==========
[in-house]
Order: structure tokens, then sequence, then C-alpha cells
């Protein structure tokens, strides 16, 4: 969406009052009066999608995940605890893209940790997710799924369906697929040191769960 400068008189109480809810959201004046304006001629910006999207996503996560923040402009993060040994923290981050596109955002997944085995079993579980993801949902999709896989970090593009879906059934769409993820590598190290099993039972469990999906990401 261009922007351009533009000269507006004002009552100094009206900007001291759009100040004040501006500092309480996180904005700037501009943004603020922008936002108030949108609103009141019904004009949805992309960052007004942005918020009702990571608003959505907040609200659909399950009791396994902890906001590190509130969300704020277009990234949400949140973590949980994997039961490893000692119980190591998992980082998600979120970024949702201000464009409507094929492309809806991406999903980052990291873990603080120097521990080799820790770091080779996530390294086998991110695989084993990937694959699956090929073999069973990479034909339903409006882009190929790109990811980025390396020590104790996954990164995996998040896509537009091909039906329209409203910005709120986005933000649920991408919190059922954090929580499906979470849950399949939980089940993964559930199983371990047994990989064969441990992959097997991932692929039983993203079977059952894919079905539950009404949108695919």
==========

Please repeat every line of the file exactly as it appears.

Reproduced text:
[in-house]
Order: structure tokens, then sequence, then C-alpha cells
């Protein structure tokens, strides 16, 4: 969406009052009066999608995940605890893209940790997710799924369906697929040191769960 400068008189109480809810959201004046304006001629910006999207996503996560923040402009993060040994923290981050596109955002997944085995079993579980993801949902999709896989970090593009879906059934769409993820590598190290099993039972469990999906990401 261009922007351009533009000269507006004002009552100094009206900007001291759009100040004040501006500092309480996180904005700037501009943004603020922008936002108030949108609103009141019904004009949805992309960052007004942005918020009702990571608003959505907040609200659909399950009791396994902890906001590190509130969300704020277009990234949400949140973590949980994997039961490893000692119980190591998992980082998600979120970024949702201000464009409507094929492309809806991406999903980052990291873990603080120097521990080799820790770091080779996530390294086998991110695989084993990937694959699956090929073999069973990479034909339903409006882009190929790109990811980025390396020590104790996954990164995996998040896509537009091909039906329209409203910005709120986005933000649920991408919190059922954090929580499906979470849950399949939980089940993964559930199983371990047994990989064969441990992959097997991932692929039983993203079977059952894919079905539950009404949108695919």